Friday, March 30, 2012

Bradford West is Bradford West

One maxim to which I try to adhere is that an unusual result in a single poll is an outlier until something else reinforces it. For all the focus that the media - and politicians - put on by-elections, they need to be seen in the same context - they are singular beasts that often deviate from national trends. Peculiar results do not necessarily indicate a sea change.

The Tories failed to defend a by election on 15 occasions between 1989 and 1997 and didn't make a gain between then and 2008. You will notice, of course, that between 1989 and 1997, they still managed to win a general election. The Liberal Democrats have an enviable record as by-election winners, thanks to a dedicated campaign team that is spread too thinly nationally, but has historically come together to challenge even the safest seats, but have yet to form a government. Notably, the Lib Dems failed in Bradford - losing their deposit, although they didn't do too well in 2010, despite winning Bradford East in 2010. The Tories also suffered - losing 22 percentage points on their 2010 performance.

Then there is the Galloway factor. He is one of the few politicians who qualify as special cases in the UK - people who transcend traditional political rules - Boris Johnson and Ken Livingstone are similar, in that respect. I struggle to think of anyone else who could descend upon a constituency and repeat the Galloway effect - this vote isn't a general endorsement of Respect's carefully targetted populism, but a recognition of the star power of Galloway, fuelled by an ego capable of powering Wales. He also has the ability to energise traditional non-voters - the Guardian reports a number of visits to a local college to fire up the student vote. Whatever your views on his politics, he is a very powerful candidate when in the right seat - although it remains to be seen if he can improve on his appalling attendance record when MP for Tower Hamlets. By that nature, i don't think that a putative Hodge Hill by-election this autumn would yield the same result - there's only one George Galloway and the evidence in Birmingham is that once their star player leaves, Respect falls to bits. Since May 2011, they have contrived to lose all three councillors in Sparkbrook - one in the normal electoral cycle in May, one as a result of Cllr Yacoub's resignation and a Labour gain in the November 2011 by-election and finally, one who crossed the floor earlier this year.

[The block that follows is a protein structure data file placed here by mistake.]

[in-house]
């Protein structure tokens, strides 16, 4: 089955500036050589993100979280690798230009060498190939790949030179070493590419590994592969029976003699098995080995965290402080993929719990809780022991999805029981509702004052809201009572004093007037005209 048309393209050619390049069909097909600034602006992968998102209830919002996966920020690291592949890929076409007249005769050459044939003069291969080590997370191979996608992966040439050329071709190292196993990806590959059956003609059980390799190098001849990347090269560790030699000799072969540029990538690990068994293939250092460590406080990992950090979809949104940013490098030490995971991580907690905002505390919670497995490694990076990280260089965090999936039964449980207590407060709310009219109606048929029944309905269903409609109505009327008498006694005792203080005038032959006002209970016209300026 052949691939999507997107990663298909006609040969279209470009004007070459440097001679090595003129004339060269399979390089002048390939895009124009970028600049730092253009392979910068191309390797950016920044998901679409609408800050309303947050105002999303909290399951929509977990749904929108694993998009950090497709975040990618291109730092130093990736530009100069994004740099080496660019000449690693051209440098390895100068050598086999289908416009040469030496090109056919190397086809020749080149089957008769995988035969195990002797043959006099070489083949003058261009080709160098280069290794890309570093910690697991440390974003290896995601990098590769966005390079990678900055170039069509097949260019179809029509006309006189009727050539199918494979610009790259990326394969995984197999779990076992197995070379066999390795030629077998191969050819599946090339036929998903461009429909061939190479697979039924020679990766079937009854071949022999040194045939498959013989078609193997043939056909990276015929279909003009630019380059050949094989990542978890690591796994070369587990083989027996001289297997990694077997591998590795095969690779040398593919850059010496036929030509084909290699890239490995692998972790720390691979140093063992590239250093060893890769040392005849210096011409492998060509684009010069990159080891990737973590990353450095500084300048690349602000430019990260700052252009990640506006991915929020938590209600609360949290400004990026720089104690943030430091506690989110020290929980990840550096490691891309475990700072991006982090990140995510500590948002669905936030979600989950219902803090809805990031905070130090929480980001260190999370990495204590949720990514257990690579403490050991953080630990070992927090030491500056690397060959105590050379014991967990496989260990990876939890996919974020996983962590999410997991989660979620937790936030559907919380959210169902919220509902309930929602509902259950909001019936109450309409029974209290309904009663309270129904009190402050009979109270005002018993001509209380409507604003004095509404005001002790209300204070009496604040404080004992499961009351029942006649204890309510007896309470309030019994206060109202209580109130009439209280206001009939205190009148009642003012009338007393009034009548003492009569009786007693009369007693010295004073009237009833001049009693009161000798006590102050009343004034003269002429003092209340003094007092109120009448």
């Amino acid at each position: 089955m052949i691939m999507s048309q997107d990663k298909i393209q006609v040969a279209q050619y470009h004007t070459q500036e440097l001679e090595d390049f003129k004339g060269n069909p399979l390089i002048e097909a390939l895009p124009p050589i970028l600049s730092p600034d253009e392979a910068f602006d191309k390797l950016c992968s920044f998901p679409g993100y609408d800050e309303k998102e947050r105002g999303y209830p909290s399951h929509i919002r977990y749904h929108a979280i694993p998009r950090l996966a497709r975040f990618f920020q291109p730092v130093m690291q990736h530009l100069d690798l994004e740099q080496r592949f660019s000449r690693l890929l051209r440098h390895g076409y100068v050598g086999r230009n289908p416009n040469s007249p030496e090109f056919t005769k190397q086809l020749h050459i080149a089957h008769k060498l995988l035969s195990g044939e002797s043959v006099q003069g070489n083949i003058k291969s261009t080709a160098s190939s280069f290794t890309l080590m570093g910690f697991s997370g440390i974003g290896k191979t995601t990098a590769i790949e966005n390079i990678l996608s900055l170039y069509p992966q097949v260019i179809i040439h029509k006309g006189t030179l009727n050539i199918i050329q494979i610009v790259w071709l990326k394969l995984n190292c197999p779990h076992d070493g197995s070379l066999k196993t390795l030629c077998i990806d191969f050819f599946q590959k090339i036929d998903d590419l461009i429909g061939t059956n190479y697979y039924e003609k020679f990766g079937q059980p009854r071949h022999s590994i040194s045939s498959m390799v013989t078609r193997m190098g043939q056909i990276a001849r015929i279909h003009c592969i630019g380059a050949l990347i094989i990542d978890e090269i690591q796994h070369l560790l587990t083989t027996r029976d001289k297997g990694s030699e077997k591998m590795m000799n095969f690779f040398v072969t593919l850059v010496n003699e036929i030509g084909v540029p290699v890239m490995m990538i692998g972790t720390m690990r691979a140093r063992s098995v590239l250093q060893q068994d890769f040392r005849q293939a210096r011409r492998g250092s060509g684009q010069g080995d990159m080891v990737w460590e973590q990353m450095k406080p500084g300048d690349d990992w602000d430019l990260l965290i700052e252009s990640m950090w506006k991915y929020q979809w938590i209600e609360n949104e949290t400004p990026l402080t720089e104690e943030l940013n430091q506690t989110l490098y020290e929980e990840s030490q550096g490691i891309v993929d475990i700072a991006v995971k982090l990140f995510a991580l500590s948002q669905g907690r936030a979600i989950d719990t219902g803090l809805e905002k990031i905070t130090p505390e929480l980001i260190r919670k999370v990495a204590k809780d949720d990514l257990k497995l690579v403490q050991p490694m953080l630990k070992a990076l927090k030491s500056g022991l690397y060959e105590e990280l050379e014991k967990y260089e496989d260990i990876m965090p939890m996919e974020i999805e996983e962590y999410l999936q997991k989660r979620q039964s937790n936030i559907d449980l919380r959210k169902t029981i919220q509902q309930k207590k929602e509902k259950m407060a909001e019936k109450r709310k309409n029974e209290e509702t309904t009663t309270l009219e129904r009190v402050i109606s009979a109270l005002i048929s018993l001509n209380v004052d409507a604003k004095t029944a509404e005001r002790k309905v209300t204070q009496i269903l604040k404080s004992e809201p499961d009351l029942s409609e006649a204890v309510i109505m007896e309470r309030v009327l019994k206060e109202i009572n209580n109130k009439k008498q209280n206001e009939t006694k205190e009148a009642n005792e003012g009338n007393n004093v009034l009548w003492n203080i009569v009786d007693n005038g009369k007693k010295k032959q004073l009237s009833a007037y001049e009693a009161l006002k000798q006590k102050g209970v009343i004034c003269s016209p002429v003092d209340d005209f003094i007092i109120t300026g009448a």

So, this is a special case - a by election with an exceptional candidate challenging the status quo, with apparent local discontent at the domination of village politics. Those claiming that this indicates a national failure on the part of the Labour Party are wrong - these are not circumstances replicated across the country - but it does demonstrate that we cannot afford complacency about our traditional vote nor believe that all those who oppose the coalition will come to Labour naturally. We need to offer a real alternative and not just rely on the natural turn of the political wheel or the happenstance of government incompetence.

This was a singular event, but we ignore the complexity and the lessons within at our peril.

Don't panic, but don't relax either.

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